Meredith knows! Former Today show co-host Meredith Vieira told The Hollywood Reporter that she felt for both Ann Curry and Matt Lauer during their epic fallout back in 2012.
“That was such a bad time,” Vieira, 60, noted of Curry’s abrupt departure from the NBC program that June. “I really felt for Matt a lot. And I felt for Ann, too. It turned so nasty, really nasty. Every day you’re reading this stuff that is just beyond cruel from angry, angry people who felt that Ann had been slighted and embarrassed and humiliated.”
As detailed at the time in Brian Stelter‘s buzzy book Top of the Morning: Inside the Cutthroat World of Morning TV, Curry had a tense relationship with her Today show co-anchor Lauer. When she was replaced after one year by Savannah Guthrie, fans felt Lauer was the one to blame. Noting that, Vieira said: “They basically pointed to one person on whom to take out all of their anger. I don’t know if I would have survived that.”
While Vieira didn’t give any advice to Lauer during that time period, she did offer friendship and comfort. “I just told him I loved him and I was there for him,” the former View co-host told THR. “But I never sugarcoated what had happened. I thought it had not been handled smartly from the very beginning, because I don’t think they ever felt that was the right fit for Ann so they should never have put her in that position to begin with. And then the ending was so mishandled.”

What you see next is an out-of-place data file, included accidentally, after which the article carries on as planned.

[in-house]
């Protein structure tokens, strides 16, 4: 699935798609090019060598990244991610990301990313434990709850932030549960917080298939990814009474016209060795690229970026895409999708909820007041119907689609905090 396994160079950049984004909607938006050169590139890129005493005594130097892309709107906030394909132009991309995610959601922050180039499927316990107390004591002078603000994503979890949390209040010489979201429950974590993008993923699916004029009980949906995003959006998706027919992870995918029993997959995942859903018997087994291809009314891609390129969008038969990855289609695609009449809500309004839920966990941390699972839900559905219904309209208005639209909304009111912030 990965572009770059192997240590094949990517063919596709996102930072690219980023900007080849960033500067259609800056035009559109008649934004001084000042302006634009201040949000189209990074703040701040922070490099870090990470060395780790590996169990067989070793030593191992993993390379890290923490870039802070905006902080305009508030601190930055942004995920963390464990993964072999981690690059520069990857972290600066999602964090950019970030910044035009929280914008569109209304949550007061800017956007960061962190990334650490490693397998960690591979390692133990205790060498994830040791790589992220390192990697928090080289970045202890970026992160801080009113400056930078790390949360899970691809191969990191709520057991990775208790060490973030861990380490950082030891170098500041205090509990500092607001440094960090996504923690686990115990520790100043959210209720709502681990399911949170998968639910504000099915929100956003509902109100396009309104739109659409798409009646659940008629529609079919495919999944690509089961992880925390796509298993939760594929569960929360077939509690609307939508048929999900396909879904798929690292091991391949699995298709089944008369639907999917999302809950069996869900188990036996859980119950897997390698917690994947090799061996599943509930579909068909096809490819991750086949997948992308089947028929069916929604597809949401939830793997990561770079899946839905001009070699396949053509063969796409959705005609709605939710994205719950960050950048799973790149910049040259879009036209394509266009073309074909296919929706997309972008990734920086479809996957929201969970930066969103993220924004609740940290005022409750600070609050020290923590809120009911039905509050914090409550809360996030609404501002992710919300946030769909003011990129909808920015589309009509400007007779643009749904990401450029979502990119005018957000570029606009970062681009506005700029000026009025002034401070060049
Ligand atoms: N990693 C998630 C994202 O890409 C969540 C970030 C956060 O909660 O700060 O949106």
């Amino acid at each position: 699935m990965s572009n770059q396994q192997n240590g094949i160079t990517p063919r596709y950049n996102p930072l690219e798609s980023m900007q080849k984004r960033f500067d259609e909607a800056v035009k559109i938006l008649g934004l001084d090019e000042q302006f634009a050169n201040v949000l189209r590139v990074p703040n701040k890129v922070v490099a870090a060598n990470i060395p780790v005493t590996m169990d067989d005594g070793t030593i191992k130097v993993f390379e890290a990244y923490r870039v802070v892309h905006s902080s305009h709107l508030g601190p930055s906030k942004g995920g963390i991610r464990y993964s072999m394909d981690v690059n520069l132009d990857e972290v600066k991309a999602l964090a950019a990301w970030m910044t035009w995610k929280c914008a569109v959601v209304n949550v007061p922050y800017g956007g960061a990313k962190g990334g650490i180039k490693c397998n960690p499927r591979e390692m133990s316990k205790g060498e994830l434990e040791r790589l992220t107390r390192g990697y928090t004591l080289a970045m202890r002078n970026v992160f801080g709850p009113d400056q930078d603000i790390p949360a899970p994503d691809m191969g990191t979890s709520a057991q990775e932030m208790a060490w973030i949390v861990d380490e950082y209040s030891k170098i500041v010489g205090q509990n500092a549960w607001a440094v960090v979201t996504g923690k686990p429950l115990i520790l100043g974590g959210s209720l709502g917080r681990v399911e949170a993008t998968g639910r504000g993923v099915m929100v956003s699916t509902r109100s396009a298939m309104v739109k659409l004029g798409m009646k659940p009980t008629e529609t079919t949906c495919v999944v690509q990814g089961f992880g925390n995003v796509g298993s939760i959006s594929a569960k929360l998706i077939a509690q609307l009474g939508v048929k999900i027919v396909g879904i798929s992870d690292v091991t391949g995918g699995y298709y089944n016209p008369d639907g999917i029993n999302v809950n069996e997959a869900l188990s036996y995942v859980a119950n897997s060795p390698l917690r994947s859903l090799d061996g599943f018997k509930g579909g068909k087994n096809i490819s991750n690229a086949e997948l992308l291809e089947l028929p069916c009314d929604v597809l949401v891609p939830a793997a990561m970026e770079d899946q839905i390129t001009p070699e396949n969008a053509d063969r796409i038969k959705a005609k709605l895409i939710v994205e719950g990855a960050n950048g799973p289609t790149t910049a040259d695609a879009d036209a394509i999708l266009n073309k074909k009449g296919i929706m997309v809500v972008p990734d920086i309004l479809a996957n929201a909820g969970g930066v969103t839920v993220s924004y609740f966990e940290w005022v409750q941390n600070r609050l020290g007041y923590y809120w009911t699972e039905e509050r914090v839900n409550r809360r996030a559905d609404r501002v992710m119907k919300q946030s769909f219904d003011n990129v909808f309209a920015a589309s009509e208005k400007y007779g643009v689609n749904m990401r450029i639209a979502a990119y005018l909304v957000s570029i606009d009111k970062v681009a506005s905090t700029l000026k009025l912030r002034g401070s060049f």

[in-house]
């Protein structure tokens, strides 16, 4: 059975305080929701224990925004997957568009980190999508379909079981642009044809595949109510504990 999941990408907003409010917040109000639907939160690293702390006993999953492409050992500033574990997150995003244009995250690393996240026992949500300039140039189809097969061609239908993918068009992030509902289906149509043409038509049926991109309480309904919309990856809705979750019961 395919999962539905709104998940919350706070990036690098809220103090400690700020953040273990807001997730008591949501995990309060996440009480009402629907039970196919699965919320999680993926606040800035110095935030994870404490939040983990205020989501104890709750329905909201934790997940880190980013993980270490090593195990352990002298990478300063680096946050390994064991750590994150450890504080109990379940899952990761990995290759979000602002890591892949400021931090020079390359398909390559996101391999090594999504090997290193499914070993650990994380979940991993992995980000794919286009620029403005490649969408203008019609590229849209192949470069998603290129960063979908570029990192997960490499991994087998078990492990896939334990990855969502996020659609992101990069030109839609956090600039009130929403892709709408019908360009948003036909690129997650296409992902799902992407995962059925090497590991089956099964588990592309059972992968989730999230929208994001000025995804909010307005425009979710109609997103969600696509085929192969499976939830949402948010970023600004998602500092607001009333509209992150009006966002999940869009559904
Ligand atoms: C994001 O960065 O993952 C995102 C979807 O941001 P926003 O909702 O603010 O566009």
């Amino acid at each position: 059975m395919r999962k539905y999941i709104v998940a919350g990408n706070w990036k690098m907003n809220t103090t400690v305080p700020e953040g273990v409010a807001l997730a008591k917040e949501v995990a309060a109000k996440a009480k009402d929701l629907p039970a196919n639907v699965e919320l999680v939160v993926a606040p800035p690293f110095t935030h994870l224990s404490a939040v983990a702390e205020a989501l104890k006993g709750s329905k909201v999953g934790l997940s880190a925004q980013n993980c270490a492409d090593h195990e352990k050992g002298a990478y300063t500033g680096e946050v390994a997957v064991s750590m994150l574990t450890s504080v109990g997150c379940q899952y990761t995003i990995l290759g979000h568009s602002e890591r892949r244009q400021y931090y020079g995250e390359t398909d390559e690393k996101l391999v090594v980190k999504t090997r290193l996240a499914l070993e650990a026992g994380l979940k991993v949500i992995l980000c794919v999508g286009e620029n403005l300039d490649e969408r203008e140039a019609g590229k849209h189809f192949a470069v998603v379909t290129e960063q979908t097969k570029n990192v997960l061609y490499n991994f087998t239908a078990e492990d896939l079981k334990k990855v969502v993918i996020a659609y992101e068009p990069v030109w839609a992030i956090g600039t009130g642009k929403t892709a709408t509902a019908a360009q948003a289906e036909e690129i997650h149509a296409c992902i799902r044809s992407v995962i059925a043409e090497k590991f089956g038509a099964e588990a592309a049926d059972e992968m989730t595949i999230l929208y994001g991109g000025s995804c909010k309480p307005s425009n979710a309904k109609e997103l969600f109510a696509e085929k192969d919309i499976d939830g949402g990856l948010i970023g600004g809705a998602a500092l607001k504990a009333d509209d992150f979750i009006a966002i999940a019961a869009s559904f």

According to a startling New York magazine piece last March, Lauer was not a fan of Curry from the get-go. “Everybody at NBC, everybody at the Today show, everybody understood that Ann was kicked out of her position because Matt didn’t want her there,” a prominent NBC staff member told the publication. “That’s why it was so personal between Ann and Matt.”
Even Don Nash, the longtime executive producer of the show, saw how Lauer and Curry’s tense relationship translated on-screen. “You can’t fake it for very long that early in the morning,” Nash told NY Mag at the time. “I think viewers have a sixth sense about all that. If your two anchors don’t like each other off the air, they’re not going to be fooled if they love each other on the air.”
Nash, though, sang Vieira’s praises to THR. “She’s not impressed by fame, money, prestige or the ability to set the agenda. What’s important to her is to have a happy family life,” he said. “She’s the poster child for someone who figured it out.”
Indeed, Vieira seems to have figured out—and accepted—that conflict happens in the workplace. “You know what,” she mused to THR of the Curry-Lauer saga, “s— happens. People make mistakes. We all do.”
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